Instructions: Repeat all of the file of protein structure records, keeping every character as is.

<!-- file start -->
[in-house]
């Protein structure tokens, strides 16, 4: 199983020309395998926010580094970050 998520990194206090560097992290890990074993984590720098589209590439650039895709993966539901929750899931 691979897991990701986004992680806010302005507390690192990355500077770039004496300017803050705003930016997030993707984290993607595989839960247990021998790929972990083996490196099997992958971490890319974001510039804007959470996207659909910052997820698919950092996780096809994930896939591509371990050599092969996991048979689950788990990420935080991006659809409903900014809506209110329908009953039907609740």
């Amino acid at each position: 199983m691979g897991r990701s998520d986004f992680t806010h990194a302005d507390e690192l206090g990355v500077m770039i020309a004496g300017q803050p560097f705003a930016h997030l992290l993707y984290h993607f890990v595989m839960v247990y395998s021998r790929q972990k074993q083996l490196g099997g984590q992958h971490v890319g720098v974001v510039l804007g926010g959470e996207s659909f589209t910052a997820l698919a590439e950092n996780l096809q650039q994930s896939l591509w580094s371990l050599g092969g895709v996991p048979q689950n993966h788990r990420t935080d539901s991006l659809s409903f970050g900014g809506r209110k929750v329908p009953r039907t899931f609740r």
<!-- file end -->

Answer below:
[in-house]
């Protein structure tokens, strides 16, 4: 199983020309395998926010580094970050 998520990194206090560097992290890990074993984590720098589209590439650039895709993966539901929750899931 691979897991990701986004992680806010302005507390690192990355500077770039004496300017803050705003930016997030993707984290993607595989839960247990021998790929972990083996490196099997992958971490890319974001510039804007959470996207659909910052997820698919950092996780096809994930896939591509371990050599092969996991048979689950788990990420935080991006659809409903900014809506209110329908009953039907609740």
């Amino acid at each position: 199983m691979g897991r990701s998520d986004f992680t806010h990194a302005d507390e690192l206090g990355v500077m770039i020309a004496g300017q803050p560097f705003a930016h997030l992290l993707y984290h993607f890990v595989m839960v247990y395998s021998r790929q972990k074993q083996l490196g099997g984590q992958h971490v890319g720098v974001v510039l804007g926010g959470e996207s659909f589209t910052a997820l698919a590439e950092n996780l096809q650039q994930s896939l591509w580094s371990l050599g092969g895709v996991p048979q689950n993966h788990r990420t935080d539901s991006l659809s409903f970050g900014g809506r209110k929750v329908p009953r039907t899931f609740r």